Some Year-End Thoughts
As the year comes to an end, we wanted to thank you for your trust in our services. We’ve worked with some of you and your families for more than 20 years now, and it is much appreciated.
Last Wednesday, seven years almost to the day since its last move, the Federal Reserve finally raised the federal fund rate target by ¼ of one percent. This was a move that had been anticipated for quite a while as our commentaries for the past year will attest.
So what now? Current expectations are that the Federal Reserve will keep raising short term rates by a quarter every 3 months or so for the next year. Don’t expect your savings or money market account to earn more interest just yet. Although banks were prompt to raise the prime rate to 3.5% from 3.25% last week, it will mostly mean higher rates on credit card, consumer loans and home equity lines of credit. In other words, you’ll pay more if you owe such debts, but will not earn more on your savings just yet. This increased interest rate spread will benefit banks, especially the big deposit institutions such as Bank of America, Wells Fargo, or JP Morgan Chase.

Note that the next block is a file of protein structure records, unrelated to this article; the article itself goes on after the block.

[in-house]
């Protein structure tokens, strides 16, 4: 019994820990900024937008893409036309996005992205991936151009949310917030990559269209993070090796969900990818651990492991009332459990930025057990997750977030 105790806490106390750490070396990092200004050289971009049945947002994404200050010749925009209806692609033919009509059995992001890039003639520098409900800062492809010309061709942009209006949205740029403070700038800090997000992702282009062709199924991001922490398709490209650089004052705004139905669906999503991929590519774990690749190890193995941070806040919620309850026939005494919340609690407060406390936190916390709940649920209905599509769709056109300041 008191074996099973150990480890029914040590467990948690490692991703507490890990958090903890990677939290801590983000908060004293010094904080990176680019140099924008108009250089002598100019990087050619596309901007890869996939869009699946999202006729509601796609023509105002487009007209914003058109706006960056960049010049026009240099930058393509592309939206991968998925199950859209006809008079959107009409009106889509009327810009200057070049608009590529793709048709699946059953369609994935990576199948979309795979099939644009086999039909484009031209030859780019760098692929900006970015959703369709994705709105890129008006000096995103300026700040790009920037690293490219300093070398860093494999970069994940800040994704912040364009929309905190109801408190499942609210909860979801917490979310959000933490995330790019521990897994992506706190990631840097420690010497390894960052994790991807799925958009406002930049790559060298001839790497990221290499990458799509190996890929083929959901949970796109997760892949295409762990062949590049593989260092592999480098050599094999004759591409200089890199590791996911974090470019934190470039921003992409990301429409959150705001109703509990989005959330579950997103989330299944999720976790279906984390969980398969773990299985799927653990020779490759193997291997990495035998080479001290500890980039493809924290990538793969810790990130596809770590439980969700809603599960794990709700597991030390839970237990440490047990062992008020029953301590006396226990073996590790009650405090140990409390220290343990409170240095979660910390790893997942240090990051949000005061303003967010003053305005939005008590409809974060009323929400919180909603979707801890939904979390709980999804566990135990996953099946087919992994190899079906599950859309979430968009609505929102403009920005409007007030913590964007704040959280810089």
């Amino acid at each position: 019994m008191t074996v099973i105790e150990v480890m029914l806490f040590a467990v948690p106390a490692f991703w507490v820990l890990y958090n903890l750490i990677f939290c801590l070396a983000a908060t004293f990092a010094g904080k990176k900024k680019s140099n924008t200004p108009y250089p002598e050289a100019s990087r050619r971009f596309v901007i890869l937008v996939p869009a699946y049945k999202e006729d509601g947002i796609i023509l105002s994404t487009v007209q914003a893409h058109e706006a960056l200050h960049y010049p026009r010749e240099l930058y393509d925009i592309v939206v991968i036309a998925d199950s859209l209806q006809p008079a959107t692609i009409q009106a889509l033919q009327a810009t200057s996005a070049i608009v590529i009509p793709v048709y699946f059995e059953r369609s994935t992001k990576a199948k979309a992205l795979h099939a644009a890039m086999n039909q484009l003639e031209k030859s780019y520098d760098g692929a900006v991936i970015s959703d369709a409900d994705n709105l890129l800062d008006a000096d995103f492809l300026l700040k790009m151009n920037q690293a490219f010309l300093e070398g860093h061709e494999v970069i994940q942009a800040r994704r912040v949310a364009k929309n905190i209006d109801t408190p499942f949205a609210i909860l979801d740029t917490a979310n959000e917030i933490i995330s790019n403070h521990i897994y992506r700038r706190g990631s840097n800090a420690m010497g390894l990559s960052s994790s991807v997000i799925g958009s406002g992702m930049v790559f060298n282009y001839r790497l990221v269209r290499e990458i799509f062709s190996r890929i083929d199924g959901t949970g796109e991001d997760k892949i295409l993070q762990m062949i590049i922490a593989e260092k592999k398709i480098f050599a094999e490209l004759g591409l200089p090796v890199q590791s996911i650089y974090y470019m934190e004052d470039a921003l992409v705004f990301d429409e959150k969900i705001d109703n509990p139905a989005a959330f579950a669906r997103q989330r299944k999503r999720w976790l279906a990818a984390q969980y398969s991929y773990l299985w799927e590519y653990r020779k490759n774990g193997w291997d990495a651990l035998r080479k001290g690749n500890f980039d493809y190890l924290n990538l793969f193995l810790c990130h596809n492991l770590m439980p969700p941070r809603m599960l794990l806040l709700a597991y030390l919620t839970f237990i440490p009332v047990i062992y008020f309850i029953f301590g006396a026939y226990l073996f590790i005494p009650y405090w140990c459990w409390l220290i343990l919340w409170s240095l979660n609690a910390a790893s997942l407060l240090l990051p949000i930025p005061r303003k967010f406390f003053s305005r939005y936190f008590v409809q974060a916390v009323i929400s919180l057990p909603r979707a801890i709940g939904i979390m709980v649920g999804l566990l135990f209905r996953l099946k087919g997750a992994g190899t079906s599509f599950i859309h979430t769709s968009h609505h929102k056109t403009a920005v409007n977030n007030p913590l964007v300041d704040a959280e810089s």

Besides banks, there is a theory that, with higher interest rates, value stocks might start outperforming growth stocks after lagging for the better part of the past 8 years. The idea is that growth stock valuations tend to incorporate much higher future earnings. With higher rates, the present value of these future earnings will decline faster than for those of value stocks. History seems to support this idea, and there is no question that the recent performance of the S&P 500 index was concentrated in a handful of big growth stocks such as Facebook, Amazon, Netflix, or Google (now Alphabet).
Last March, the New York Times ran an article showing how the leading technology companies by market value have changed in the past 15 years. Only 3 of the top ten remain today: Microsoft, Intel, and Cisco. Two of those are held in our Large Cap Value portfolio.
As far as bonds were concerned, and leaving aside what happened with so-called junk or high-yield bonds, the reaction was fairly muted since it had been anticipated for so long: 10-year bond yields are pretty much where they started the year so investors collected about 2% in 2015.
Our expectations continue to be for much lower than average returns from bonds and stocks in the next 3 to 5 years. Nonetheless, we encourage our clients to stay the course and not try to chase any asset that generates higher short-term returns. Historically, doing so leads to poor long-term results, as historical evidence points to a pattern of cyclicality and reversion to the mean in asset class returns.
Tax Related Activity